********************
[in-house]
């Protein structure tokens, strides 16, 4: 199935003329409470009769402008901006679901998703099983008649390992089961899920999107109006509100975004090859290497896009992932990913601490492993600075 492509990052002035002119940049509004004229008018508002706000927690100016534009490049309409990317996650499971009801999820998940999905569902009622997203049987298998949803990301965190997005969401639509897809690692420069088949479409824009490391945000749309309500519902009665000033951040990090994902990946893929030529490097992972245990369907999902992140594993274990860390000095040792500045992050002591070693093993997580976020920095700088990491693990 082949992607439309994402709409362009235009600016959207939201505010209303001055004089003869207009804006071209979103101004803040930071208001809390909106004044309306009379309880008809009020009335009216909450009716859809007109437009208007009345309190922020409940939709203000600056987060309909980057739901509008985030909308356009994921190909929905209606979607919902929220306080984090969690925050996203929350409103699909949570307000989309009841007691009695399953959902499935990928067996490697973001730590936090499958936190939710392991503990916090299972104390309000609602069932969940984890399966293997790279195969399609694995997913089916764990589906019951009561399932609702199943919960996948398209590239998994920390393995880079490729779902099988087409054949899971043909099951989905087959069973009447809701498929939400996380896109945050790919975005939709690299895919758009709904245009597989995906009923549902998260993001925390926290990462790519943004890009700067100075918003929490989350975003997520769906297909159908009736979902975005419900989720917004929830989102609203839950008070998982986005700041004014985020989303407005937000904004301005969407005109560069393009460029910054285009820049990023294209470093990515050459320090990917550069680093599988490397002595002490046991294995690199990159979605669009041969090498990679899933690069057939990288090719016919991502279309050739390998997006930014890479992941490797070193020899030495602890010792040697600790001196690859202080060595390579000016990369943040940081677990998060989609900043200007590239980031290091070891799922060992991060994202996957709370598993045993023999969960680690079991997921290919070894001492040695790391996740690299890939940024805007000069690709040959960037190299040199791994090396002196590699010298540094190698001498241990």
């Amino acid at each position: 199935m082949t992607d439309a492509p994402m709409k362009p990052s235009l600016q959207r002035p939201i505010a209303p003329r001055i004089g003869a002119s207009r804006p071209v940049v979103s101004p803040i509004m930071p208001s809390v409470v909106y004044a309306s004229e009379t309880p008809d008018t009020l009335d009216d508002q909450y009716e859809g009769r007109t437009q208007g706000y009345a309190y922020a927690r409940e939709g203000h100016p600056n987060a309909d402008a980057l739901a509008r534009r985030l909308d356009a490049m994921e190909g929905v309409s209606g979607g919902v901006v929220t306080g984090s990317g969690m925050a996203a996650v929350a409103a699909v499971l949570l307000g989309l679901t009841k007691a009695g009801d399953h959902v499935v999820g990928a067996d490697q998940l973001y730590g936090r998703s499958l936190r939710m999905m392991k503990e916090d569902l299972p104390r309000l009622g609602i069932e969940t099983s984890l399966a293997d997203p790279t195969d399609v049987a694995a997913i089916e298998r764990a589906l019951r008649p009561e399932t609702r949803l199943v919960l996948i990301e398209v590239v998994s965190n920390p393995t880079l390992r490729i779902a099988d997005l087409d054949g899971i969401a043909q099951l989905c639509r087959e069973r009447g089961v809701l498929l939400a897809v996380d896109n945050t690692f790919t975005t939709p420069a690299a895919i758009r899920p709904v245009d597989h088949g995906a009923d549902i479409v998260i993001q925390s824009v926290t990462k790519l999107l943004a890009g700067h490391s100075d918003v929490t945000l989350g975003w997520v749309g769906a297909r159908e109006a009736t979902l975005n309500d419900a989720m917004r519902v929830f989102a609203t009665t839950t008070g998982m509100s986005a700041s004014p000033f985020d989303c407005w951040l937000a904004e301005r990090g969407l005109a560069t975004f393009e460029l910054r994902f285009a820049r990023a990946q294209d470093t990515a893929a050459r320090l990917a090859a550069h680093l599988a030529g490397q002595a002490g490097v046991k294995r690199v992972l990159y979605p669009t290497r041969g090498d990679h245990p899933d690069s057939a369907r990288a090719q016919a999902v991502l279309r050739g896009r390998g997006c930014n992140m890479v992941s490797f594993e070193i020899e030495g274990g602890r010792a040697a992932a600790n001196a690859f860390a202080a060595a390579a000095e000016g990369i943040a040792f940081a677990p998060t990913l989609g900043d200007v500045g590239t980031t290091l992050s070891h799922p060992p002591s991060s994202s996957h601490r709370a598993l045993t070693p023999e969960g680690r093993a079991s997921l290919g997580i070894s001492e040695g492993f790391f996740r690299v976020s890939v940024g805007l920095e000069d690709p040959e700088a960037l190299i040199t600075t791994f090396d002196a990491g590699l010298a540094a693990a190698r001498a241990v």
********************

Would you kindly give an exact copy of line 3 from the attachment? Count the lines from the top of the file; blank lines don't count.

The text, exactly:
């Amino acid at each position: 199935m082949t992607d439309a492509p994402m709409k362009p990052s235009l600016q959207r002035p939201i505010a209303p003329r001055i004089g003869a002119s207009r804006p071209v940049v979103s101004p803040i509004m930071p208001s809390v409470v909106y004044a309306s004229e009379t309880p008809d008018t009020l009335d009216d508002q909450y009716e859809g009769r007109t437009q208007g706000y009345a309190y922020a927690r409940e939709g203000h100016p600056n987060a309909d402008a980057l739901a509008r534009r985030l909308d356009a490049m994921e190909g929905v309409s209606g979607g919902v901006v929220t306080g984090s990317g969690m925050a996203a996650v929350a409103a699909v499971l949570l307000g989309l679901t009841k007691a009695g009801d399953h959902v499935v999820g990928a067996d490697q998940l973001y730590g936090r998703s499958l936190r939710m999905m392991k503990e916090d569902l299972p104390r309000l009622g609602i069932e969940t099983s984890l399966a293997d997203p790279t195969d399609v049987a694995a997913i089916e298998r764990a589906l019951r008649p009561e399932t609702r949803l199943v919960l996948i990301e398209v590239v998994s965190n920390p393995t880079l390992r490729i779902a099988d997005l087409d054949g899971i969401a043909q099951l989905c639509r087959e069973r009447g089961v809701l498929l939400a897809v996380d896109n945050t690692f790919t975005t939709p420069a690299a895919i758009r899920p709904v245009d597989h088949g995906a009923d549902i479409v998260i993001q925390s824009v926290t990462k790519l999107l943004a890009g700067h490391s100075d918003v929490t945000l989350g975003w997520v749309g769906a297909r159908e109006a009736t979902l975005n309500d419900a989720m917004r519902v929830f989102a609203t009665t839950t008070g998982m509100s986005a700041s004014p000033f985020d989303c407005w951040l937000a904004e301005r990090g969407l005109a560069t975004f393009e460029l910054r994902f285009a820049r990023a990946q294209d470093t990515a893929a050459r320090l990917a090859a550069h680093l599988a030529g490397q002595a002490g490097v046991k294995r690199v992972l990159y979605p669009t290497r041969g090498d990679h245990p899933d690069s057939a369907r990288a090719q016919a999902v991502l279309r050739g896009r390998g997006c930014n992140m890479v992941s490797f594993e070193i020899e030495g274990g602890r010792a040697a992932a600790n001196a690859f860390a202080a060595a390579a000095e000016g990369i943040a040792f940081a677990p998060t990913l989609g900043d200007v500045g590239t980031t290091l992050s070891h799922p060992p002591s991060s994202s996957h601490r709370a598993l045993t070693p023999e969960g680690r093993a079991s997921l290919g997580i070894s001492e040695g492993f790391f996740r690299v976020s890939v940024g805007l920095e000069d690709p040959e700088a960037l190299i040199t600075t791994f090396d002196a990491g590699l010298a540094a693990a190698r001498a241990v």